Movies and Metals — When All Time Highs Aren’t What They Seem. (Part 3 in a series)

by | Apr 17, 2024

This article is Part 3 of a series on the massive shift taking place with gold right now. You can read the other parts here: Part 1, Part 2, Part 4.


We’ve been diving into the recent surge in gold prices, and it’s true — gold has been making headlines with its impressive climb.

But before you rush out and invest your entire life savings in gold bars, let’s take a step back and examine the bigger picture.

Many headlines might lead you to believe gold has reached never-before-seen heights. And it’s true — the dollar price of gold has never been higher.

But here’s the thing: when we consider inflation, the story gets a bit more interesting.

The gold rush of the 1980s had prices peaking around $850 an ounce. Back then, that price tag seemed astronomical.

But here’s a fact to chew on: adjusted for inflation, that 1980 high would translate to roughly $3,900 in today’s dollars.

For a different perspective, consider this: the highest-grossing movie ever, adjusted for inflation, is still “Gone With the Wind,” released in 1939.

While it has grossed just over $200 million in the 85 years since it was released, because the value of the dollar was so much stronger when that revenue was generated, it tops the list.

The next closest movie, the original “Star Wars” film, has generated almost $461 million.

But because it was released in 1977, that $461 million is actually worth less than the $200 million generated since 1939.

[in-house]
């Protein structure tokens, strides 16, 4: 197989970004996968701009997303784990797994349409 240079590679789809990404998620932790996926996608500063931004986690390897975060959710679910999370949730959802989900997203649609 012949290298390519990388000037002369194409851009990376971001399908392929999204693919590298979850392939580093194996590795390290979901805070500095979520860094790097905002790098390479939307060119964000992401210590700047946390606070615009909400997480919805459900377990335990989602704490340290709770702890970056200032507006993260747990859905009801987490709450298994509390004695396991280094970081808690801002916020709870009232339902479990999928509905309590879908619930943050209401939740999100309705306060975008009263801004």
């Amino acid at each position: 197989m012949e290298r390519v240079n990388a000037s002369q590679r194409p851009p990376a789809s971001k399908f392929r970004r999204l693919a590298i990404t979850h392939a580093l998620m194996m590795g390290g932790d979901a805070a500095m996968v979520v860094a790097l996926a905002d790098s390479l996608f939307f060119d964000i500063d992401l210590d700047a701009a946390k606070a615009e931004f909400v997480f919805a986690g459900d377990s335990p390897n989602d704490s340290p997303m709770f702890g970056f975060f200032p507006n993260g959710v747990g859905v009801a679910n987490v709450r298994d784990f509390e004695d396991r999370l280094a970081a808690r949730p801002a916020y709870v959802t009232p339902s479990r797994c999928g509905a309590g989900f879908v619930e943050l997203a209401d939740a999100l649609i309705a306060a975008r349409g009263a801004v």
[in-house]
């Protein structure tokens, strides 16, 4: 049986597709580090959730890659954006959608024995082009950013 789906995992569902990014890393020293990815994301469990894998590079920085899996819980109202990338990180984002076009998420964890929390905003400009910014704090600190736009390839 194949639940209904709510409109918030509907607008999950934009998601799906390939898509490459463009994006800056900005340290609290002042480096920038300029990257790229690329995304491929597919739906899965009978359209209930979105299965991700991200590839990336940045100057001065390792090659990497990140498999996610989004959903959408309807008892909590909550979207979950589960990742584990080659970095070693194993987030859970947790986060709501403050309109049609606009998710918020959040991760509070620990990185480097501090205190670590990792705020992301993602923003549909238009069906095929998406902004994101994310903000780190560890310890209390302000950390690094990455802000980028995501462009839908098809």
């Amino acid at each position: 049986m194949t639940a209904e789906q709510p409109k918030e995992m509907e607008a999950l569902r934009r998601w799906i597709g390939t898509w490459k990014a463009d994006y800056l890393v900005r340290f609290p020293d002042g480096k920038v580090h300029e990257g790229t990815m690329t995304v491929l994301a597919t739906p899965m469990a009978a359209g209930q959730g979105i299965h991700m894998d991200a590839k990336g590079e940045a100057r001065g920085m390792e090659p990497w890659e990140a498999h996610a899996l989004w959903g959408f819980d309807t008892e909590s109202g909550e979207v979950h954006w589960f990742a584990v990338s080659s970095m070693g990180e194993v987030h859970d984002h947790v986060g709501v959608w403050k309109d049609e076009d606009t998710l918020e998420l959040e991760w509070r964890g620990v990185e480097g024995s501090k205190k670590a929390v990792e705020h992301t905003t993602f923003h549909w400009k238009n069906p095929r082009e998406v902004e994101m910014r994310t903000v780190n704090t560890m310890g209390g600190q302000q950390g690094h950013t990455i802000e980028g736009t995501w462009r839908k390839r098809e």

Take a look at the chart below to see how some of the top-grossing movies compare to these top 2 hits:

This comparison with “Gone With the Wind” isn’t meant to be a movie versus gold showdown. It simply highlights the importance of considering inflation when evaluating historical price points.

So, what does this mean for gold?

Even with the recent surge, gold’s price, adjusted for inflation, isn’t close to its all-time high.

And while that might sound like a bad thing… there’s a hidden opportunity.

Here’s the key: with inflation eroding the dollar’s value — especially the runaway kind of inflation we saw right after the pandemic, which has remained more persistent than the government would like — gold’s potential for future growth, becomes even more intriguing.

One of Jeffry’s favorite long term plays in gold right now is gold mining company, Newmont Corp (NEM).

He called it back in early March when it was in the low $30 range. It has gone on to surge almost 30%, hitting a bit of resistance at $41 before retracing to its current level around $38.

But this run isn’t anywhere near done.

Jeffry tells us that this stock has entered one of the most powerful patterns he tracks: The Market Roadmap bounce setup.

And because of this, NEM could hit levels as high as $100 or even $150.

He warns that it’s a long term pattern and he’s chosen to play it with both shares and call options expiring January 2026.

But stay tuned to these pages, because he’s also playing a short-term pattern in gold that has been triggering nearly every week!

— The Jeffry Turnmire Trading Team

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